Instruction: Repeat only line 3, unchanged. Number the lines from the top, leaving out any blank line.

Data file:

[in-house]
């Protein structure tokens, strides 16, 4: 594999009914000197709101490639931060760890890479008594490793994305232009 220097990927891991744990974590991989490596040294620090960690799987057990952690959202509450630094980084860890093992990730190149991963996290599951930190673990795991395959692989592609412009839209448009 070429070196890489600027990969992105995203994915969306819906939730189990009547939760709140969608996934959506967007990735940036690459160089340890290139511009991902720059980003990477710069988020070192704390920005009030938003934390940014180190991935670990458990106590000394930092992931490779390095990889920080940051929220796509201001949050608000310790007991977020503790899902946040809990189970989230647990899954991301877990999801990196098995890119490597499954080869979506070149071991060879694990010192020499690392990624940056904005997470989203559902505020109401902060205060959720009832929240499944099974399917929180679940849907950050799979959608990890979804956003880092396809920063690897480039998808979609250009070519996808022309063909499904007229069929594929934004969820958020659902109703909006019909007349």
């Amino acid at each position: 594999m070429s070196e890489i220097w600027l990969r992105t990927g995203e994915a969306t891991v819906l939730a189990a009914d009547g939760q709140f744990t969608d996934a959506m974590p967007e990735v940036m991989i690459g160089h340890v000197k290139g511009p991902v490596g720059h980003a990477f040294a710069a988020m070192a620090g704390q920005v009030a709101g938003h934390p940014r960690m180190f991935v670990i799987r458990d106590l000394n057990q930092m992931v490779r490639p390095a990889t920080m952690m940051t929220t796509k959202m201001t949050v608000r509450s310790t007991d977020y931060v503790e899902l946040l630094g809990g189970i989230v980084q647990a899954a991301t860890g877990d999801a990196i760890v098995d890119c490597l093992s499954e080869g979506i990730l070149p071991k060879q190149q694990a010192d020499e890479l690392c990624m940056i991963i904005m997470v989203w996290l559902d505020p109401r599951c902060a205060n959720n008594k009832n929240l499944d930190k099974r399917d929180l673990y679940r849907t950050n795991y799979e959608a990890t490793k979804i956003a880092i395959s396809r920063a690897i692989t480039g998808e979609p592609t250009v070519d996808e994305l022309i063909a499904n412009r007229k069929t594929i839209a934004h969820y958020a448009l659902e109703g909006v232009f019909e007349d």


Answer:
């Amino acid at each position: 594999m070429s070196e890489i220097w600027l990969r992105t990927g995203e994915a969306t891991v819906l939730a189990a009914d009547g939760q709140f744990t969608d996934a959506m974590p967007e990735v940036m991989i690459g160089h340890v000197k290139g511009p991902v490596g720059h980003a990477f040294a710069a988020m070192a620090g704390q920005v009030a709101g938003h934390p940014r960690m180190f991935v670990i799987r458990d106590l000394n057990q930092m992931v490779r490639p390095a990889t920080m952690m940051t929220t796509k959202m201001t949050v608000r509450s310790t007991d977020y931060v503790e899902l946040l630094g809990g189970i989230v980084q647990a899954a991301t860890g877990d999801a990196i760890v098995d890119c490597l093992s499954e080869g979506i990730l070149p071991k060879q190149q694990a010192d020499e890479l690392c990624m940056i991963i904005m997470v989203w996290l559902d505020p109401r599951c902060a205060n959720n008594k009832n929240l499944d930190k099974r399917d929180l673990y679940r849907t950050n795991y799979e959608a990890t490793k979804i956003a880092i395959s396809r920063a690897i692989t480039g998808e979609p592609t250009v070519d996808e994305l022309i063909a499904n412009r007229k069929t594929i839209a934004h969820y958020a448009l659902e109703g909006v232009f019909e007349d």